Meaning of TELESCOPE in English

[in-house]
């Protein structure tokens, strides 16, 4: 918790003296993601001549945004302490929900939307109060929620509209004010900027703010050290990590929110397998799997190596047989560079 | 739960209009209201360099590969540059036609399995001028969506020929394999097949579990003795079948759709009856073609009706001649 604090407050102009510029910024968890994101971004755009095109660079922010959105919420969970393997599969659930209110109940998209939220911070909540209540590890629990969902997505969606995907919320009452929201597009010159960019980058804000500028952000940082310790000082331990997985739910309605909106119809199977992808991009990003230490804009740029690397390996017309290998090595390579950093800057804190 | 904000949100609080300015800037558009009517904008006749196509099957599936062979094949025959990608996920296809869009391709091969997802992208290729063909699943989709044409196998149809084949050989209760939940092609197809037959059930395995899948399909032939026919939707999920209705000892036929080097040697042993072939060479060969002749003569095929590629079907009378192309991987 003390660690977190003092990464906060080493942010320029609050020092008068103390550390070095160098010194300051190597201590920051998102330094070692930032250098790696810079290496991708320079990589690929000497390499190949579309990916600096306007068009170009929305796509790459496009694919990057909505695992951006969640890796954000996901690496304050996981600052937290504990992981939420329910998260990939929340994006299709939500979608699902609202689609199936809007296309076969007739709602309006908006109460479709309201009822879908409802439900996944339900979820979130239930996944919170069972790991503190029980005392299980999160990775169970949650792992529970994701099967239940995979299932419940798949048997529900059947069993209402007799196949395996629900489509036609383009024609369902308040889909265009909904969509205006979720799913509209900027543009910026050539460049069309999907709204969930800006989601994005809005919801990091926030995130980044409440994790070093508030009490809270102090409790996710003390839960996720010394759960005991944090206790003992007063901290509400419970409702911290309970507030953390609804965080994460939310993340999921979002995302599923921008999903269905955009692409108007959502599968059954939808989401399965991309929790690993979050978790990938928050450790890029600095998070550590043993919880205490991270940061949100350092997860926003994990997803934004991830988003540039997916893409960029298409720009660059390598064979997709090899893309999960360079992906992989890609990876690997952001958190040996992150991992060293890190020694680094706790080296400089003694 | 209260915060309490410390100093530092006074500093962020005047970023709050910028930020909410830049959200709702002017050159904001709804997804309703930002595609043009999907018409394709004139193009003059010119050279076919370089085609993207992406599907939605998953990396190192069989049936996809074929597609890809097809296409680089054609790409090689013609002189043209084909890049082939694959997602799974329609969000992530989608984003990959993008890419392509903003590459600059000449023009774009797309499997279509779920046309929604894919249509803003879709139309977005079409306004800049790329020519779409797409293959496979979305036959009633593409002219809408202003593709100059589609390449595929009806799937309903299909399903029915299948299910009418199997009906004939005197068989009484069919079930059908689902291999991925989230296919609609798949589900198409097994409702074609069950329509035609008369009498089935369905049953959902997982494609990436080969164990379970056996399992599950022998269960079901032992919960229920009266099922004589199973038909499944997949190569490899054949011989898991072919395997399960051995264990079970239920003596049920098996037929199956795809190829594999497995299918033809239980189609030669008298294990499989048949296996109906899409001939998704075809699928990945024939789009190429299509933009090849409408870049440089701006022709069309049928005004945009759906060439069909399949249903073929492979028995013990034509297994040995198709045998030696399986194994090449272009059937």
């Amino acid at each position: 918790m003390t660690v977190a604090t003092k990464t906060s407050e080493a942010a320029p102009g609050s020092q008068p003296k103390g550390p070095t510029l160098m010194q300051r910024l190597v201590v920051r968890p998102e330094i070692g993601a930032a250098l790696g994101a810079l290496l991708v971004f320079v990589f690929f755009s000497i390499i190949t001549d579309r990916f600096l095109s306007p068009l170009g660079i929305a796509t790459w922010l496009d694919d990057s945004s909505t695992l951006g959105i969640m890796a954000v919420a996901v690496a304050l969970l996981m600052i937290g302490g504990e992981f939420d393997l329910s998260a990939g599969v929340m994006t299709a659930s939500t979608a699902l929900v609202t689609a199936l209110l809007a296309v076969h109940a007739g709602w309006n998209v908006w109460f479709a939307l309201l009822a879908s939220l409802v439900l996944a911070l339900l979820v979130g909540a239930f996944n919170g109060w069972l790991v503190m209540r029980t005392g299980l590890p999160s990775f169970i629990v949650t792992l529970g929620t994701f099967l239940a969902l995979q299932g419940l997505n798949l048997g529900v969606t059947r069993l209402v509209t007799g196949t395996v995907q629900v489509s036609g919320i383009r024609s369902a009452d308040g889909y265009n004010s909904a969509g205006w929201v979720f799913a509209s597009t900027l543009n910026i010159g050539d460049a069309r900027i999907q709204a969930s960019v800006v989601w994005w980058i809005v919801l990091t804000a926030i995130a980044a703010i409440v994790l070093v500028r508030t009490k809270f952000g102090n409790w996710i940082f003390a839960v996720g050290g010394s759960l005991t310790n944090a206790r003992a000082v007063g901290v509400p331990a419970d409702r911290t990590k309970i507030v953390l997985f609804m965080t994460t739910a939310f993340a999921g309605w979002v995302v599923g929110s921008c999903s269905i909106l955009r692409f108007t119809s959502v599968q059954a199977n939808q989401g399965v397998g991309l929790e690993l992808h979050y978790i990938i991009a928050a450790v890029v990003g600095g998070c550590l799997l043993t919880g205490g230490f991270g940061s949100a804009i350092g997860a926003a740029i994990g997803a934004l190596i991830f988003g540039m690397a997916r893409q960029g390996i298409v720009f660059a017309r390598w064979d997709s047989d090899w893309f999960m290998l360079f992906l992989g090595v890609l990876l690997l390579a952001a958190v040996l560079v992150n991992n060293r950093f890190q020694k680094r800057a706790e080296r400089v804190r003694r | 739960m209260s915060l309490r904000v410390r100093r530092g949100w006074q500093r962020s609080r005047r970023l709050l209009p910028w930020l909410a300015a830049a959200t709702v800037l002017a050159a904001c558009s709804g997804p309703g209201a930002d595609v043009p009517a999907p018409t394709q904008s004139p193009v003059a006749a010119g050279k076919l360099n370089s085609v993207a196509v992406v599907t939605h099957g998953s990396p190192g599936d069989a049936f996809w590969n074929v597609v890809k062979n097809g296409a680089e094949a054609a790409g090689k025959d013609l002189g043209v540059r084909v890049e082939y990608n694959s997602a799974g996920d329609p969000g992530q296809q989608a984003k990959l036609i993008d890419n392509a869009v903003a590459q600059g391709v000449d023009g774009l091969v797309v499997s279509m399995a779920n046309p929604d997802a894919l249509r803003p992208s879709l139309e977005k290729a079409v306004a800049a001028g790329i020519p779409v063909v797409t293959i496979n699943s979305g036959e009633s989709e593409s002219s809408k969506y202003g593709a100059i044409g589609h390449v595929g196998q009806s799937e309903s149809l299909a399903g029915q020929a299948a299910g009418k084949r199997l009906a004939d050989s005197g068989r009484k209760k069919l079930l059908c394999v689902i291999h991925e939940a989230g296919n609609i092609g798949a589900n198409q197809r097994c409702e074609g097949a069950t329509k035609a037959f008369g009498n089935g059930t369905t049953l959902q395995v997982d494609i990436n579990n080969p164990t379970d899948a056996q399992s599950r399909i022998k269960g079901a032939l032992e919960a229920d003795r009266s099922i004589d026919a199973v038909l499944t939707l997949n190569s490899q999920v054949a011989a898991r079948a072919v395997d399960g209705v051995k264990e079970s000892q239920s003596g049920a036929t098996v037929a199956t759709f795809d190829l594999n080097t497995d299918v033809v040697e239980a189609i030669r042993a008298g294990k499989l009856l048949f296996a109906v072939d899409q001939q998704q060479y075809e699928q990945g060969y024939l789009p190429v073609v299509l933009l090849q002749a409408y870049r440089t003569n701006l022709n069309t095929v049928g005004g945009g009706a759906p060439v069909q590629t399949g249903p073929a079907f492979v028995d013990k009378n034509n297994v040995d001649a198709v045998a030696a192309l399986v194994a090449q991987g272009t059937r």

device used to form magnified images of distant objects. In the first telescopes, visible light was focused by refraction through lenses; in later instruments, the same result was obtained by reflection from curved mirrors. Since the 1930s, radio telescopes have been used to form images from radio waves emitted by celestial objects. More recently other wavelength bands, notably the infrared and X-ray regions, have been exploited by appropriately designed telescopes. The optical telescope was apparently invented in the Netherlands in 1608. Among the earliest of the optical systems were the Galilean telescopes, so called because they were modeled after the simple instruments built by Galileo. These telescopes consisted of two lenses mounted in a tube whose length was the difference between the focal lengths of the two lenses. In 1611 the German astronomer Johannes Kepler proposed an improved version of the Galilean telescope, which became the basis for modern refracting instruments. The Keplerian telescope employed a convex eyepiece positioned in back of the focus, a feature that significantly enlarged the field of view. It also increased the possibilities for magnification by 1,000 times or more. Later developments in the refracting telescope have been mainly matters of detail. By the end of the 19th century this form of telescope had reached its apogee in the 1-metre (40-inch) instrument built for Yerkes Observatory at Williams Bay, Wis. The reflecting telescope, in which light is gathered and focused by a mirror and then magnified by an eyepiece, came into its own after the British astronomer William Herschel used an instrument of this type to discover the planet Uranus in 1781. The reflector became the predominant astronomical instrument in the 20th century. The world's largest reflecting telescopes are the 6-metre (236-inch) instrument at the Special Astrophysical Observatory on Mount Pastukhov, Caucasus, Russia, and the 5-metre (200-inch) Hale Telescope on Mount Palomar in California, U.S. Another type of optical system, a catadioptric telescope, was invented in 1930 by Bernhard Schmidt of the Bergedorf Observatory in Hamburg for use as a wide-angle camera. In the Schmidt telescope, a weak lens, called a correcting plate, is placed in front of a spherically curved mirror to correct its aberration. There is no magnifying eyepiece. The result is an instrument with high light-gathering power, high resolution, and a wide field of view that is ideal for sky surveys. The Earth's atmosphere is transparent not only to visible light but also to radio waves extending from 1 mm (0.04 inch) to approximately 10 m (33 feet). It was not until 1931, however, that this radio window was opened to astronomical observations. Today, astronomers systematically study radio emissions from many kinds of celestial objects, including stars, galaxies, and quasars. The most familiar type of radio telescope is a radio reflector consisting of a large parabolic antenna that is commonly known as a dish. The largest single instrument of this kind is the 305-metre (1,000-foot) fixed dish of the Arecibo Observatory in Puerto Rico (see also radio telescope). Since the early 1960s increasing efforts have been made to study the celestial sphere at other wavelength bands of the electromagnetic spectrum. Instruments similar to optical telescopes but more sensitive to radiation of wavelengths somewhat longer than visible light have been installed on high mountain peaks, such as Mauna Kea on the island of Hawaii, to make infrared observations. Infrared telescopes also have been carried high above the atmosphere by Earth-orbiting satellites. Ultraviolet, X-ray, and gamma-ray observations can be made only from spacecraft, because the atmosphere is completely opaque to electromagnetic radiation of wavelengths less than about 3,000 angstroms. Ultraviolet telescopes resemble reflectors, but their optical surfaces require special coatings that provide high reflectivity. A good example of such an instrument is the one on the Hubble Space Telescope. X-ray telescopes, on the other hand, differ radically in design from conventional optical systems. Because of their extremely high energy, X-ray photons cannot be focused by lenses and will penetrate mirrors if they are arranged as in ordinary reflectors. Consequently, X-ray telescopes, such as the one on the HEAO-2 satellite (the so-called Einstein Observatory), are equipped with highly polished, cylindrical mirrors mounted so as to reflect the incoming photons at a shallow grazing incidence angle (i.e., an extremely low angle, usually less than 4) onto a focal plane; the image formed is recorded by an electronic detector. Similar grazing-incidence techniques are employed in gamma-ray telescopes. Such instruments are carried aboard orbiting satellites to observe neutron stars, supernova remnants, galaxy clusters, and other high-energy cosmic systems. device used to form magnified images of distant objects. The telescope is undoubtedly the most important investigative tool in astronomy. It provides a means of collecting and analyzing radiation from celestial objects, even those in the far reaches of the universe. Galileo revolutionized astronomy when he applied the telescope to the study of extraterrestrial bodies in the early 17th century. Until then, magnification instruments had never been used for this purpose. Since Galileo's pioneering work, increasingly more powerful optical telescopes have been developed, as has a wide array of instruments capable of detecting and measuring invisible forms of radiation, such as radio, X-ray, and gamma-ray telescopes. Observational capability has been further enhanced by the invention of various kinds of auxiliary instruments (e.g., the camera, spectrograph, and charge-coupled device) and by the use of electronic computers, rockets, and spacecraft in conjunction with telescope systems. These developments have contributed dramatically to advances in scientific knowledge about the solar system, the Milky Way Galaxy, and the universe as a whole. Additional reading Techniques of observation with the help of telescopes are detailed in P. Clay Sherrod and Thomas L. Koed, A Complete Manual of Amateur Astronomy: Tools and Techniques for Astronomical Observations (1981), including a discussion of telescope setup; Robert T. Dixon, Dynamic Astronomy, 5th ed. (1989), a comprehensive, well-illustrated text; and Jay M. Pasachoff, Astronomy, from the Earth to the Universe, 3rd ed. (1987). A highly readable and profusely illustrated discussion of radio telescopes is given in Gerrit L. Verschuur, The Invisible Universe Revealed: The Story of Radio Astronomy (1987). More technical accounts are offered in John D. Kraus et al., Radio Astronomy, 2nd ed. (1986); and W.N. Christiansen and J.A. Hgbom, Radiotelescopes, 2nd ed. (1985). Bernard Lovell, The Story of Jodrell Bank (1968), presents a dramatic story of the construction of the 76-metre Jodrell Bank Radio Telescope. Other modern types of telescopes are described in D.S. Finley et al., Design of the Extreme Ultraviolet Explorer Long-Wavelength Grazing Incidence Telescope Optics, Applied Optics 27(8):147680 (April 15, 1988); Adelaide Hewitt (ed.), Optical and Infrared Telescopes for the 1990s, 2 vol. (1980); and Joseph F. Baugher, The Space-Age Solar System (1988). Numerous articles on various types of telescopes are found in Sky and Telescope (monthly). Historical surveys tracing the development of the telescope from the earliest versions to those constructed in the late 1980s include Arthur Berry, A Short History of Astronomy (1898, reprinted 1961); Henry C. King, The History of the Telescope (1955, reprinted 1979); and Richard Learner, Astronomy Through the Telescope (1981). B.L. Klock Kenneth I. Kellermann Other types of telescopes Infrared telescopes Telescopic systems of this type do not really differ significantly from reflecting telescopes designed to observe in the visible region of the electromagnetic spectrum. The main difference is in the physical location of the infrared telescope, since infrared photons have lower energies than those of visible light. The infrared rays are readily absorbed by the water vapour in the Earth's atmosphere, and most of this water vapour is located at the lower atmospheric regionsi.e., near sea level. Earth-bound infrared telescopes have been successfully located on high mountaintops, as, for example, Mauna Kea in Hawaii. The other obvious placement of infrared instruments is in a satellite such as the Infrared Astronomical Satellite (IRAS), which mapped the celestial sky in the infrared in 1983. The Kuiper Airborne Observatory, operated by NASA, consists of a 0.9-metre telescope that is flown in a special airplane above the water vapour to collect infrared data. Much of the infrared data is collected with an electronic camera, since ordinary film is unable to register the low-energy photons. Another example of an infrared telescope is the United Kingdom Infrared Telescope (UKIRT), which has a 3.8-metre mirror made of Cer-Vit (trademark), a glass ceramic that has a very low coefficient of expansion. This instrument is configured in a Cassegrain design and employs a thin monolithic primary mirror with a lightweight support structure. This telescope is located at Mauna Kea Observatory. The 3-metre Infrared Telescope Facility (IRTF), also located at Mauna Kea, is sponsored by NASA and operated by the University of Hawaii. Ultraviolet telescopes These telescopes are used to examine the shorter wavelengths of the electromagnetic spectrum immediately adjacent to the visible portion. Like the infrared telescopes, the ultraviolet systems also employ reflectors as their primary collectors. Ultraviolet radiation is composed of higher-energy photons than infrared radiation, which means that photographic techniques as well as electronic detectors can be used to collect astronomical data. The Earth's stratospheric ozone layer, however, blocks all wavelengths shorter than 3000 angstroms from reaching ground-based telescopes. As this ozone layer lies at an altitude of 20 to 40 kilometres, astronomers have to resort to rockets and satellites to make observations from above it. Since 1978 an orbiting observatory known as the International Ultraviolet Explorer (IUE) has studied celestial sources of ultraviolet radiation. The IUE telescope is equipped with a 45-centimetre mirror and records data electronically down to 1000 angstroms. The IUE is in a synchronous orbit (i.e., its period of revolution around the Earth is identical to the period of the planet's rotation) in view of NASA's Goddard Space Flight Center in Greenbelt, Md., and so data can be transmitted to the ground station at the end of each observing tour and examined immediately on a television monitor. Another Earth-orbiting spacecraft, the Extreme Ultraviolet (EUV) Explorer satellite, which is scheduled to be launched in the early 1990s, is designed to survey the sky in the extreme ultraviolet region between 400 and 900 angstroms. It has four telescopes with gold-plated mirrors, the design of which is critically dependent on the transmission properties of the filters used to define the EUV band passes. The combination of the mirrors and filters has been selected to maximize the telescope's sensitivity to detect faint EUV sources. Three of the telescopes have scanners that are pointed in the satellite's spin plane. The fourth telescope, the Deep Survey/Spectrometer Telescope, is directed in an anti-Sun direction. Its function is to conduct a photometric deep-sky survey in the ecliptic plane for part of the mission and then to collect spectroscopic observations in the final phase of the mission.